Mixed Media

U.S. Army Medical Corps veteran Richard Carlson ’60 on his Vietnam memoir, Mekong Medicine, and more

Mekong Medicine: A U.S. Doctor’s Year Treating Vietnam’s Forgotten Victims, by Richard W. Carlson ’60 (McFarland). In 1966, along with nearly half of his 1964 med school classmates, Richard Carlson was drafted into the U.S. Army Medical Corps. He applied to Vietnam’s Military Provincial Hospital Assistance Program—and as Carlson led a team in Bac Liêu province in the Mekong Delta from 1966 to 1967, he “religiously” chronicled his daily activities as well as life around him.

Mekong Medicine, by Richard Carlson '60

In the decades to follow, as he pursued a career in intensive care medicine, Carlson carried the yellowing typewritten pages of his Vietnam memoir from home to home. He reduced his clinical activities in 2017 and returned to the narrative at the urging of his wife, Barbara—and after her death in 2020, the task became a full-time endeavor. Mekong Medicine is a contemporaneous account of his team’s struggles with disease and war that affected nearly 600,000 Vietnam civilians.

In a Q&A for Occidental magazine with Erik Villard '90  (digital military historian and Vietnam War historian for the U.S. Army), Carlson discusses his Occidental education and the stories at the heart of his memoir.

Richard Carlson at his typewriter in Vietnam.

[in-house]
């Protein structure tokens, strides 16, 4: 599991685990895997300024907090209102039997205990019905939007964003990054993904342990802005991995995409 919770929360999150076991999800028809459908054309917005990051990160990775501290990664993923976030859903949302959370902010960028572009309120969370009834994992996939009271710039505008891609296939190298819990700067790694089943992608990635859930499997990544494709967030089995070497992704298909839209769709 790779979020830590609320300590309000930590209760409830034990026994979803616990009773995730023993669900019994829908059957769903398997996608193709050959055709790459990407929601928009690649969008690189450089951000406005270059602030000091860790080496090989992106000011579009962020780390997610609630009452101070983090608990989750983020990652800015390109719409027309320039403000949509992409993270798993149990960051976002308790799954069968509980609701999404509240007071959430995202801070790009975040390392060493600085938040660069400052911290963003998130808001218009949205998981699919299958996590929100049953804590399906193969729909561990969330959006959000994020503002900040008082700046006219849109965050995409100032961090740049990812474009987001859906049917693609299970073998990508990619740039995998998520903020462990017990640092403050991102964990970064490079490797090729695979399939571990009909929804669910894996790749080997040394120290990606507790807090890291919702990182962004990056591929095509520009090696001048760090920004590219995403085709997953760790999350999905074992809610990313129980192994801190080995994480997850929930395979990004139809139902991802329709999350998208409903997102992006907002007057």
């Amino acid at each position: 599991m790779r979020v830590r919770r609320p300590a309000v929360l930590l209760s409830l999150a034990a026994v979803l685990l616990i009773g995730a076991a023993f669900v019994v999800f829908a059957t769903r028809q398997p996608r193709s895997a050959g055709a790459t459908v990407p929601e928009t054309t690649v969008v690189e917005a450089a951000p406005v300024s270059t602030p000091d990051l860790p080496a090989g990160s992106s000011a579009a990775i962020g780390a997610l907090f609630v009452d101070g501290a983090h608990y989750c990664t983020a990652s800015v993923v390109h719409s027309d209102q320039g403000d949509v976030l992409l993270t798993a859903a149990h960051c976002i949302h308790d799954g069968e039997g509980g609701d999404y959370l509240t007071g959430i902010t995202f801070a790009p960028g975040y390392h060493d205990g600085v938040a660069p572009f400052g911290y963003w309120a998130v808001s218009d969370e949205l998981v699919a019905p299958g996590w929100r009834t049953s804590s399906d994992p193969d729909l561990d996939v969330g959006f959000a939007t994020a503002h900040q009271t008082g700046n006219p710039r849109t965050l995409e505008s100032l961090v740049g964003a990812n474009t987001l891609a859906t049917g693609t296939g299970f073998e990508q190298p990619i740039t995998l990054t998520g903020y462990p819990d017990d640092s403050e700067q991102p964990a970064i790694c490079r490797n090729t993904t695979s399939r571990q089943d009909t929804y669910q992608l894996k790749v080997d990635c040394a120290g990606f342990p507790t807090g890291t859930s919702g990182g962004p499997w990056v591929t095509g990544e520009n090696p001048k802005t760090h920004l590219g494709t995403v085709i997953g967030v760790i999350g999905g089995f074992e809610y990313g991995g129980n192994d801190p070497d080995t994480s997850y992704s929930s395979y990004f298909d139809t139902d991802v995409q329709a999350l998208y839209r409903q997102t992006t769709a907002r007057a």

Carlson kept a daily journal during his year in Vietnam.

How did your time at Occidental shape your personal and professional goals? Going to Oxy was familiar as my father’s medical office was a block away. History of Civilization made a lasting impression—a wonderful introduction to the scope of history and philosophy. I was premed and a biology major under the kindly guidance of John McMenamin ’40. Professor John Stevens became a mentor and friend and instilled in me a love of marine life, which later led to my studies of venoms. Oxy was a phenomenal grounding for academics and maturation.

What were the circumstances that led you to join the Army? I was an OB-GYN resident when I was drafted in 1966. I knew I’d soon be a general medical officer in Vietnam, so I volunteered for a new program in which medical teams worked in province hospitals. Upon being selected to command an Army unit in the Mekong Delta, my responses were both anticipation and anxiety.

What were the most challenging aspects of working in a civilian hospital in Vietnam? Province hospitals were built by the French in the early 1900s with few subsequent improvements. Ours had a rudimentary laboratory; no nursing care at night except the ER; animals, including rats, roaming the grounds, windows without screens or glass; primitive sanitation and electricity; and two patients typically sharing a bed with a rotting mattress.

Richard Carlson, right, with Dr. Bill Owen, a general practitioner from Iowa, and Dr. VInh, director of the RWC.
Dr. Bill Owen, a general practitioner from Iowa; Vietnamese surgeon Dr. Nguyen Tu Vinh, the province medicine chief; and Carlson.